Sports scientists provide the perfect chemical formulas for the preparation

BYU football is growing in number and prestige. As the Cougars prepare for their addition to the Big 12 next year, they are preparing in a number of ways to step up their game.

At the start of the 2022 season, BYU added two sports scientists to the team: Dr. Skyler Mayne and Dr. Colby Clawson. While the sports scientist takes on a new role with the team, Clawson and Mayne are not new to the sports scene and lifestyle.

“I’ve always worked with professional football players and I’ve worked with BYU players in the past,” Mayne said. “Last year BYU decided to bring me on the team to help build programs from injury and back on the court.”

Football head coach Kalani Sitake commented on the new addition of sports scientists earlier in the season. “They have the experience to connect the weight room to the training room and then use data and research to help get our guys in the optimal position to succeed.”

“During training, we track player speed, acceleration, deceleration, all kinds of stuff, and then we use an algorithm to analyze the data,” Mayne said. “We gather as many data points as possible and give our best professional suggestion to the coach.”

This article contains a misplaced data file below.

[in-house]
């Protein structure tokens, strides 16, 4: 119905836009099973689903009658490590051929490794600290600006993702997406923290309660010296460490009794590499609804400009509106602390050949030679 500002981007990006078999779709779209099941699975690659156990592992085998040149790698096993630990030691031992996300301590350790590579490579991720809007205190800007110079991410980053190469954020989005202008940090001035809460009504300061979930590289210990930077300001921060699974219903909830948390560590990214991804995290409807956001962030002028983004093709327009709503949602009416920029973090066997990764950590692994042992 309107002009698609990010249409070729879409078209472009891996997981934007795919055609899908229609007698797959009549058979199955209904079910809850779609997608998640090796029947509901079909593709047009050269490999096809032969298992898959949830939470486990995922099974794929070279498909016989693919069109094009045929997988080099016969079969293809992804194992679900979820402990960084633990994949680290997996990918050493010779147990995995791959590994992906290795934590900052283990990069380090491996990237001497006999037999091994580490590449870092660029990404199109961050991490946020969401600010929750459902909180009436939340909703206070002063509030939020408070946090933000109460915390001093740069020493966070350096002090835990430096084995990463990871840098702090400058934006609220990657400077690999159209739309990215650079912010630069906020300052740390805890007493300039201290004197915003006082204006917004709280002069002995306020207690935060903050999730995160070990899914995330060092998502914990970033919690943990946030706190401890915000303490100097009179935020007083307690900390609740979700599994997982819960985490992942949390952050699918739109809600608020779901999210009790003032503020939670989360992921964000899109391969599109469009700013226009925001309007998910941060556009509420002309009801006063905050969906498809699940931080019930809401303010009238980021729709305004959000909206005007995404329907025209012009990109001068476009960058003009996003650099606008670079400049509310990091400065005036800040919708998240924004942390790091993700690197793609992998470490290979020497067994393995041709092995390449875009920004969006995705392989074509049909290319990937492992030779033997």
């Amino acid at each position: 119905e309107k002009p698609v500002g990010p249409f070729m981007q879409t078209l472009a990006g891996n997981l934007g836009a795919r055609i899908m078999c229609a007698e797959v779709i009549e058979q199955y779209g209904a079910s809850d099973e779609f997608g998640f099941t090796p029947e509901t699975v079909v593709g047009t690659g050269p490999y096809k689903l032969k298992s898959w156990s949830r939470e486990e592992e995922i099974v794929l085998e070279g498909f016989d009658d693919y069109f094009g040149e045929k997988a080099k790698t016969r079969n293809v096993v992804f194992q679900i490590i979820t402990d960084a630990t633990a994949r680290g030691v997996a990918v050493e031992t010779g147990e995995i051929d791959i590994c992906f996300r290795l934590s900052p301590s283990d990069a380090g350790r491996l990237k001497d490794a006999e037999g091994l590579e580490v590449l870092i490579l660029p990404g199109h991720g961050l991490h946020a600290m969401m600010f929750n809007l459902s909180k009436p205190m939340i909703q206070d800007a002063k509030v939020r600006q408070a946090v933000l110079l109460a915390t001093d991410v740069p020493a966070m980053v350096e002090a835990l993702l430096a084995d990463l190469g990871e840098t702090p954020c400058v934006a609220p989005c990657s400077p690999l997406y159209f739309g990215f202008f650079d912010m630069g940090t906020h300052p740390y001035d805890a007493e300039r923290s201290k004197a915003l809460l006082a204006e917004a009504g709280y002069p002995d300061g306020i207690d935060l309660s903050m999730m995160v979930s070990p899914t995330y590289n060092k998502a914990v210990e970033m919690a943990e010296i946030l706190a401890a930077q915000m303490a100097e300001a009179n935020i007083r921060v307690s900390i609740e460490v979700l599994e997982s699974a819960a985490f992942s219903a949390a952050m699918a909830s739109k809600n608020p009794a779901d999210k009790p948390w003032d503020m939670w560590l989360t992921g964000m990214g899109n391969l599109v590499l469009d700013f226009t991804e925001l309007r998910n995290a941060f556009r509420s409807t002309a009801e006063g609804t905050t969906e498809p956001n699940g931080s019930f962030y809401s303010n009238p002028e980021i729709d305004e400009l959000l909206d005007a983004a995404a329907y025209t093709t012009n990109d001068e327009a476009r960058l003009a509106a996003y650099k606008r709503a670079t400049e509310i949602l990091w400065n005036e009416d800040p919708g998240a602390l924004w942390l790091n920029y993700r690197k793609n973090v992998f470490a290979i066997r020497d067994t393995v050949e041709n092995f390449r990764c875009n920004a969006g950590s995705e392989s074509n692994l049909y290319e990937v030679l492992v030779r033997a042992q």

Mayne said her experience at BYU has been rewarding, although different from previous positions.

“Usually I’m in charge of a lot more analysis, but the difference at BYU is that we work more as a team,” Mayne said. “There is more information to take in and I like the team’s experience.”

One of Mayne’s most important responsibilities is preparing players for away games. Utah offers higher elevation and lower oxygen levels, especially compared to 2022 away game locations.

“If we train the right way here at home, we’re traveling in the right direction,” Mayne said. “For away games, we take into account humidity and travel time. We plan the team’s nutrition plans and sleep schedules.

When BYU traveled to Tampa in early September to take on USF, the weather threw everyone for a loop. Mayne said the team was already prepared for the humidity and weather differences, but the rain and lightning delays gave them more time to prepare.

With the 2.5 hour weather delay leading up to the game, players and coaches were grateful for the direction and preparation of their sports scientists.

“We had the players lying down with their feet up and hot towels over their heads,” Mayne said. “We didn’t want anyone to lose the excitement and the energy, but we had to preserve it for the actual game.”

The effects in Tampa have not gone unnoticed. At the same time, Utah was playing Florida on the road in Gainesville, where several Ute players were vomiting and missing the game.

Although Mayne’s work is directly related to thrilling football games, Mayne is more excited about the growth of the sports science scene and profession.

“There’s artistry in what we do as sports scientists,” Mayne said. “We bring uniqueness to the medical side of sports and we will push and lead the industry here at BYU.”

About Johnnie Gross

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